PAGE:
radio stations in New Jersey, New York and Connecticut. Also, I would survey record stores and attend any in-store promotion.
I would also bring artists to Radio stations and attend concerts and club performances. I promoted acts like
AC/DC, Corina and the Rembrandts to name a few."
When talking Record Pools, the step is close to the DJ's of the Disco and Dance music era. Which DJ's have
you worked together with?
"Over the years I have had the pleasure of working with DJ's such as David Morales, Kenny Jason,
Ralphie Dee, Jim Maxwell, Ozkar Fuller, Danny Cole,
Jenny Costa and Gary Baxter to name a few."
Any DJ's or artists you have become friends with?
"As far as DJ friends I have made over the years, I could list a thousand. David Morales, Frankie
Knuckles, 'Pinky', Bacho Mangual, Ralphie Dee, Danny Cole,
Larry Levan, John "Jellybean" Benitez,
David DePino and many many more.
Of those, David Morales and I shared a lot of time together. He and Judy Weinstein attended my Wedding, and my sons Baptism.
Also, David and I played together at Dance-a-Rama for the George Michael Party. Of
course being involved with Judy Weinstein and DefMix, I spent time with David in the studios watching him work. Also, my
friend Ralphie Dee was Best Man at my wedding.
As far as Artists go, Although I have met many, I never really made a friendship with any. I did get to take pictures with
some, most notably Sir Elton John."
Do you have any favorite deejays other then yourself?
"As far as favorite DJ's go; Morales, Pinky, Bacho, Knuckles, Mark Zimmer,
Jim Burgess, Scott Blackwell. I had enjoyed each of them!"
Many of the DJ's mentioned above also went into remixing and Studio work, have you done any over the years?
Which tracks/acts? I know you remixed "Living Again" by Ronald Benjamin for Tune Wizard
in 1981, but I haven't been able to find it, can you tell me about it?
"WOW, how did you find out about that? This guy Ron, used to come to Desiree in Brooklyn and Scarlets in Staten Island
and listen to me play. He had asked if I would be interested in doing a remix on a song he recorded. I really was not into
the studio thing, for some reason it did not just grab me. Truly, my thing was the Club. But, I had listened to the tape and
thought that they were missing a lot of Club feel. Over a two day period, I sat in the studio and changed the whole song.
The song never did become a big hit, mostly Brooklyn clubs and few Gay clubs in the city played it.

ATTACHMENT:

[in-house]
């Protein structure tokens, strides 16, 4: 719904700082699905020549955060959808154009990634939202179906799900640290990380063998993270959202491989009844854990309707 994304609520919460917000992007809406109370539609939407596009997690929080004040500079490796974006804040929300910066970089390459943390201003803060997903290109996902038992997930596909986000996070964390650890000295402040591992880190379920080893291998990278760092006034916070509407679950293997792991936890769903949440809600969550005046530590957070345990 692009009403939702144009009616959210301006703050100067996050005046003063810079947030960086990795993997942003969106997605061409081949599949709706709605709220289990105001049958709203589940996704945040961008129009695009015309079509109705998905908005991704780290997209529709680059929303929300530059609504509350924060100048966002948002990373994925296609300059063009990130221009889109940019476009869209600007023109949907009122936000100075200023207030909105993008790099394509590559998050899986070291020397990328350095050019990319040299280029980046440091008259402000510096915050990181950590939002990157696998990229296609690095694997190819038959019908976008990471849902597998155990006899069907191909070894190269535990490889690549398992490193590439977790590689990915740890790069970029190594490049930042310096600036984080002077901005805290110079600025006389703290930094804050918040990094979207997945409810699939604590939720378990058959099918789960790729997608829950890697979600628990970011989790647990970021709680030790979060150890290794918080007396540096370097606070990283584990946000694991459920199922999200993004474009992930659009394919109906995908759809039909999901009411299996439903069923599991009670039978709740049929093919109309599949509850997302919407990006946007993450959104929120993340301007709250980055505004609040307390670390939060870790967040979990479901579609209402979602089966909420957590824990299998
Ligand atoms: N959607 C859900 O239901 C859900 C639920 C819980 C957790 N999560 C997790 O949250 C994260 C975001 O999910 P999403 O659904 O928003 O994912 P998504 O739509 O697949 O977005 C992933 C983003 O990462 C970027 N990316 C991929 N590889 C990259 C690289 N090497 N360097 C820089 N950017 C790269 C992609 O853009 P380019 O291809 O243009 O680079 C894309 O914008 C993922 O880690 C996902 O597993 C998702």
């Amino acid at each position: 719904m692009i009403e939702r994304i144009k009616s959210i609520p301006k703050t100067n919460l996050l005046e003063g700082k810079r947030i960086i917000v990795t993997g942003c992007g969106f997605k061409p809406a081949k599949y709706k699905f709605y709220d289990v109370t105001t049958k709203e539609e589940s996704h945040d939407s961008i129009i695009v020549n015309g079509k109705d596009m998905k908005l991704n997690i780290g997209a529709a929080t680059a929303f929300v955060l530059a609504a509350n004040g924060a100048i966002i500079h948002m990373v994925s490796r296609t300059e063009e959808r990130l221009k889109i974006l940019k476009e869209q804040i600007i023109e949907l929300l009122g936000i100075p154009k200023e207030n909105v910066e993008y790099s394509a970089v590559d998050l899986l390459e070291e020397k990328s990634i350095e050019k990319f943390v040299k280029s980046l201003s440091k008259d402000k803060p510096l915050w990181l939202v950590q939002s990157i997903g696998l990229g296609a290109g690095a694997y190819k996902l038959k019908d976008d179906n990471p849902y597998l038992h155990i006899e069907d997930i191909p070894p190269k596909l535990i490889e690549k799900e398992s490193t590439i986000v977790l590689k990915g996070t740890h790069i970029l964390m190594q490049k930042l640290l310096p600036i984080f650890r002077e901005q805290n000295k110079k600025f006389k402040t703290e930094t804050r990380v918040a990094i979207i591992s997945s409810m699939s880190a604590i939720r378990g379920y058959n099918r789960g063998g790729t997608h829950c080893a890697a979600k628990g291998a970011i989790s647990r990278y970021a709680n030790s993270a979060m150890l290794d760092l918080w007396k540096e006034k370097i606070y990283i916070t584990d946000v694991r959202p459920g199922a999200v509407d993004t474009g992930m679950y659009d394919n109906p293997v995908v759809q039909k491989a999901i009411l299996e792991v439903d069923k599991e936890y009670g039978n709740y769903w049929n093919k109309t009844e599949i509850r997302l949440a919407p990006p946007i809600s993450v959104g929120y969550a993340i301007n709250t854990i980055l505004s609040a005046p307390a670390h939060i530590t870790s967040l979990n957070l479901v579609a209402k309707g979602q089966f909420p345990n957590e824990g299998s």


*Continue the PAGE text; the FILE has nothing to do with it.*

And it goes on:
Previous to that remix, my very first mix/consulting was done in 1978. I met Producer John Ferrara at
Tribeca. He had approached me and expressed how he enjoyed the live remixes I would do. With that, he asked if I would like
to consult on a record he was producing. I accepted and joined him and some fellow DJ's in the studio. That recording and
remix session was filmed by CBS 60 Minutes and broadcast about a month later in sync with the release. The record was
'Goodbar Won't Ya Take Me Home Tonight' by Desireé. Title in conjunction with the movie 'Looking for Mr. Goodbar'.
No real chart action on it although it got a few plays on the radio.
Then in 1983, I remixed 'Je T'aime' by Vicious Pink Phenomena produced by David Ball from
Soft Cell. Mike Wiand from the Warehouse in Leeds, called me after I made my third trip to the UK and
asked If I would put a 'New York Touch' on it. Again, I was not really interested in the Studio work but he asked me to help
him out. He flew over and I listened to the UK release and agreed to do the remix. As I understand it, it was somewhat
popular on the UK scene and in France."
Any remixers whose work you specially liked?
"I have always looked forward to mixes from David Morales, Shep Pettibone, Frankie Knuckles and
Clivillés & Cole. I have more leaned towards Knuckles & Morales more than the others. Not just because I am friends
with them, but because they have always added the flavor I like to taste."
Download the FREE basic RealPlayer...|
CLICK to hear some Pooch favorites...
Down to love town
Relight my fire
Smack dab in the middle
You gave me love
Crown Heights Affair
You make me feel "Mighty real"
CLICK to hear some Pooch related tracks...
Give your body up to the music
Dance with you
Love in C minor
Take me home
High on your love
Hot Hot (Give it all you got)
Disco night (Rock freak)
Rio de Janeiro
Keep on dancin'
Let's lovedance tonight
Give it up or turn it loose
There but for the grace of God go I
In the bush
Keep on jumpin'
Down to love town
Born to be alive
I need you
When you touch me
Listen to Pooch LIVE...
Live at Bunters